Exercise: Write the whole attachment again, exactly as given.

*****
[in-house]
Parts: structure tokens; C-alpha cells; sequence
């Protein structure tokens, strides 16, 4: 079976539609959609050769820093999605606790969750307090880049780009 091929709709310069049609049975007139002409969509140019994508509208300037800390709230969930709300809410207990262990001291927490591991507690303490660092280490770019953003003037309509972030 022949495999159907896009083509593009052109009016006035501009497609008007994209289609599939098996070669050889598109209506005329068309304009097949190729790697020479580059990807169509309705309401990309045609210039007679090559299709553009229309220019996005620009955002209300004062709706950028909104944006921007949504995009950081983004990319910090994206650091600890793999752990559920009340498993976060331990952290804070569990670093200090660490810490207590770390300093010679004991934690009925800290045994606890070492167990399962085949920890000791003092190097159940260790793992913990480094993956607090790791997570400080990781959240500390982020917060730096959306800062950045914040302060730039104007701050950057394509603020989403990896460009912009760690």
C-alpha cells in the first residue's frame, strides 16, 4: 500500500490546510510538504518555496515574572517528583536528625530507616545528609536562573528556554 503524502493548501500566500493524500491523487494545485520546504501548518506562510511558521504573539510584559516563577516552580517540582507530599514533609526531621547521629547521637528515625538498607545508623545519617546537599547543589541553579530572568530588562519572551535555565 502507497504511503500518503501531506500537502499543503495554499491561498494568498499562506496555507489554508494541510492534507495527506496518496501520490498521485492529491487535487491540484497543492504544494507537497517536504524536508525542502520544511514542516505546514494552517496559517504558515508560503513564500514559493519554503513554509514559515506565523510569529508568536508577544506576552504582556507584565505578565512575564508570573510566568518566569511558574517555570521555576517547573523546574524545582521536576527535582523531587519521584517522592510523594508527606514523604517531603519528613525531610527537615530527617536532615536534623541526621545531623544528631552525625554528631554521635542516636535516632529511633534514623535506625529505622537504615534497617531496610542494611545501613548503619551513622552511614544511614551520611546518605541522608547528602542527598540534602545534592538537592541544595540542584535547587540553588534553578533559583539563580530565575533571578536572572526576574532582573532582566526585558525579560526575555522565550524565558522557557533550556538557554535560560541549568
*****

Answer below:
[in-house]
Parts: structure tokens; C-alpha cells; sequence
């Protein structure tokens, strides 16, 4: 079976539609959609050769820093999605606790969750307090880049780009 091929709709310069049609049975007139002409969509140019994508509208300037800390709230969930709300809410207990262990001291927490591991507690303490660092280490770019953003003037309509972030 022949495999159907896009083509593009052109009016006035501009497609008007994209289609599939098996070669050889598109209506005329068309304009097949190729790697020479580059990807169509309705309401990309045609210039007679090559299709553009229309220019996005620009955002209300004062709706950028909104944006921007949504995009950081983004990319910090994206650091600890793999752990559920009340498993976060331990952290804070569990670093200090660490810490207590770390300093010679004991934690009925800290045994606890070492167990399962085949920890000791003092190097159940260790793992913990480094993956607090790791997570400080990781959240500390982020917060730096959306800062950045914040302060730039104007701050950057394509603020989403990896460009912009760690």
C-alpha cells in the first residue's frame, strides 16, 4: 500500500490546510510538504518555496515574572517528583536528625530507616545528609536562573528556554 503524502493548501500566500493524500491523487494545485520546504501548518506562510511558521504573539510584559516563577516552580517540582507530599514533609526531621547521629547521637528515625538498607545508623545519617546537599547543589541553579530572568530588562519572551535555565 502507497504511503500518503501531506500537502499543503495554499491561498494568498499562506496555507489554508494541510492534507495527506496518496501520490498521485492529491487535487491540484497543492504544494507537497517536504524536508525542502520544511514542516505546514494552517496559517504558515508560503513564500514559493519554503513554509514559515506565523510569529508568536508577544506576552504582556507584565505578565512575564508570573510566568518566569511558574517555570521555576517547573523546574524545582521536576527535582523531587519521584517522592510523594508527606514523604517531603519528613525531610527537615530527617536532615536534623541526621545531623544528631552525625554528631554521635542516636535516632529511633534514623535506625529505622537504615534497617531496610542494611545501613548503619551513622552511614544511614551520611546518605541522608547528602542527598540534602545534592538537592541544595540542584535547587540553588534553578533559583539563580530565575533571578536572572526576574532582573532582566526585558525579560526575555522565550524565558522557557533550556538557554535560560541549568